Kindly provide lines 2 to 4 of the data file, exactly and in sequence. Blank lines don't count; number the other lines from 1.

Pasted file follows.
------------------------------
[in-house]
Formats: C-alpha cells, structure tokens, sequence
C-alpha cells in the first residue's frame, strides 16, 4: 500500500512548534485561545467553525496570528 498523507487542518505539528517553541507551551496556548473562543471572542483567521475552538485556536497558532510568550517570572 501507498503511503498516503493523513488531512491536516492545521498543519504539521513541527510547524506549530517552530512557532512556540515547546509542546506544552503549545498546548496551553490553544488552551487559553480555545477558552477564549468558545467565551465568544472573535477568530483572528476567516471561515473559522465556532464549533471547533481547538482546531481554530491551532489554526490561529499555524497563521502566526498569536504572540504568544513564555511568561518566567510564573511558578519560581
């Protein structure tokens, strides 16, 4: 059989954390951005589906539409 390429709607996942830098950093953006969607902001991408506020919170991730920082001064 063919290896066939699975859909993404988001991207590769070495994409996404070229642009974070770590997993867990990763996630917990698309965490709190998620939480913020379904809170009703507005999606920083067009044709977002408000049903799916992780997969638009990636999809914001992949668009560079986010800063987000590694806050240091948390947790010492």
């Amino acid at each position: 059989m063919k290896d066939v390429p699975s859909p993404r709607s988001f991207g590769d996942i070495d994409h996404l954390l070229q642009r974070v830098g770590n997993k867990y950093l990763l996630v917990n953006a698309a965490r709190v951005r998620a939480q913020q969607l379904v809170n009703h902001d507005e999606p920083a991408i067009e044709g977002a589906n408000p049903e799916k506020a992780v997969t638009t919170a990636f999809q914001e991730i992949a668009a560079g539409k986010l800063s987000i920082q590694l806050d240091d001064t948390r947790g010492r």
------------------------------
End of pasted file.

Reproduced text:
Formats: C-alpha cells, structure tokens, sequence
C-alpha cells in the first residue's frame, strides 16, 4: 500500500512548534485561545467553525496570528 498523507487542518505539528517553541507551551496556548473562543471572542483567521475552538485556536497558532510568550517570572 501507498503511503498516503493523513488531512491536516492545521498543519504539521513541527510547524506549530517552530512557532512556540515547546509542546506544552503549545498546548496551553490553544488552551487559553480555545477558552477564549468558545467565551465568544472573535477568530483572528476567516471561515473559522465556532464549533471547533481547538482546531481554530491551532489554526490561529499555524497563521502566526498569536504572540504568544513564555511568561518566567510564573511558578519560581
């Protein structure tokens, strides 16, 4: 059989954390951005589906539409 390429709607996942830098950093953006969607902001991408506020919170991730920082001064 063919290896066939699975859909993404988001991207590769070495994409996404070229642009974070770590997993867990990763996630917990698309965490709190998620939480913020379904809170009703507005999606920083067009044709977002408000049903799916992780997969638009990636999809914001992949668009560079986010800063987000590694806050240091948390947790010492």